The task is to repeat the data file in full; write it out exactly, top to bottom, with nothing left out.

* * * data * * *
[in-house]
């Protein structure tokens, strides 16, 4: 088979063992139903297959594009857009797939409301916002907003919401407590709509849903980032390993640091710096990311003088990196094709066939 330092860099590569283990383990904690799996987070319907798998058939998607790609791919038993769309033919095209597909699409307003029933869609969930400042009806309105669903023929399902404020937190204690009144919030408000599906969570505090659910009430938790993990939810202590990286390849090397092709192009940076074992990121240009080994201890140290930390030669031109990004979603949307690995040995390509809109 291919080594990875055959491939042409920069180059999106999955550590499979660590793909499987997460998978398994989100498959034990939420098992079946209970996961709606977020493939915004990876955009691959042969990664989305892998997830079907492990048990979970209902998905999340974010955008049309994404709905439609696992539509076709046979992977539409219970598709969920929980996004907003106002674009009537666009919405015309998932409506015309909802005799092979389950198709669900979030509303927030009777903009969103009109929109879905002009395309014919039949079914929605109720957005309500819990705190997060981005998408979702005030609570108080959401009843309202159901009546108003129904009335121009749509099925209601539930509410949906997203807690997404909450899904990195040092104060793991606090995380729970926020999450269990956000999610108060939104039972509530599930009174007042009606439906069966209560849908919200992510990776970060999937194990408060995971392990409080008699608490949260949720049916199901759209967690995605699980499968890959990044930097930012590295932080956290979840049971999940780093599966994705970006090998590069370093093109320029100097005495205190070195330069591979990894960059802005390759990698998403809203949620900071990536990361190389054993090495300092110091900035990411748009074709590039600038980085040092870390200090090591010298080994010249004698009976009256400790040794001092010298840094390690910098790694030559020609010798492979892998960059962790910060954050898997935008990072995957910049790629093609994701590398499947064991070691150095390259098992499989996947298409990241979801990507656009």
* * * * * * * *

[in-house]
């Protein structure tokens, strides 16, 4: 088979063992139903297959594009857009797939409301916002907003919401407590709509849903980032390993640091710096990311003088990196094709066939 330092860099590569283990383990904690799996987070319907798998058939998607790609791919038993769309033919095209597909699409307003029933869609969930400042009806309105669903023929399902404020937190204690009144919030408000599906969570505090659910009430938790993990939810202590990286390849090397092709192009940076074992990121240009080994201890140290930390030669031109990004979603949307690995040995390509809109 291919080594990875055959491939042409920069180059999106999955550590499979660590793909499987997460998978398994989100498959034990939420098992079946209970996961709606977020493939915004990876955009691959042969990664989305892998997830079907492990048990979970209902998905999340974010955008049309994404709905439609696992539509076709046979992977539409219970598709969920929980996004907003106002674009009537666009919405015309998932409506015309909802005799092979389950198709669900979030509303927030009777903009969103009109929109879905002009395309014919039949079914929605109720957005309500819990705190997060981005998408979702005030609570108080959401009843309202159901009546108003129904009335121009749509099925209601539930509410949906997203807690997404909450899904990195040092104060793991606090995380729970926020999450269990956000999610108060939104039972509530599930009174007042009606439906069966209560849908919200992510990776970060999937194990408060995971392990409080008699608490949260949720049916199901759209967690995605699980499968890959990044930097930012590295932080956290979840049971999940780093599966994705970006090998590069370093093109320029100097005495205190070195330069591979990894960059802005390759990698998403809203949620900071990536990361190389054993090495300092110091900035990411748009074709590039600038980085040092870390200090090591010298080994010249004698009976009256400790040794001092010298840094390690910098790694030559020609010798492979892998960059962790910060954050898997935008990072995957910049790629093609994701590398499947064991070691150095390259098992499989996947298409990241979801990507656009």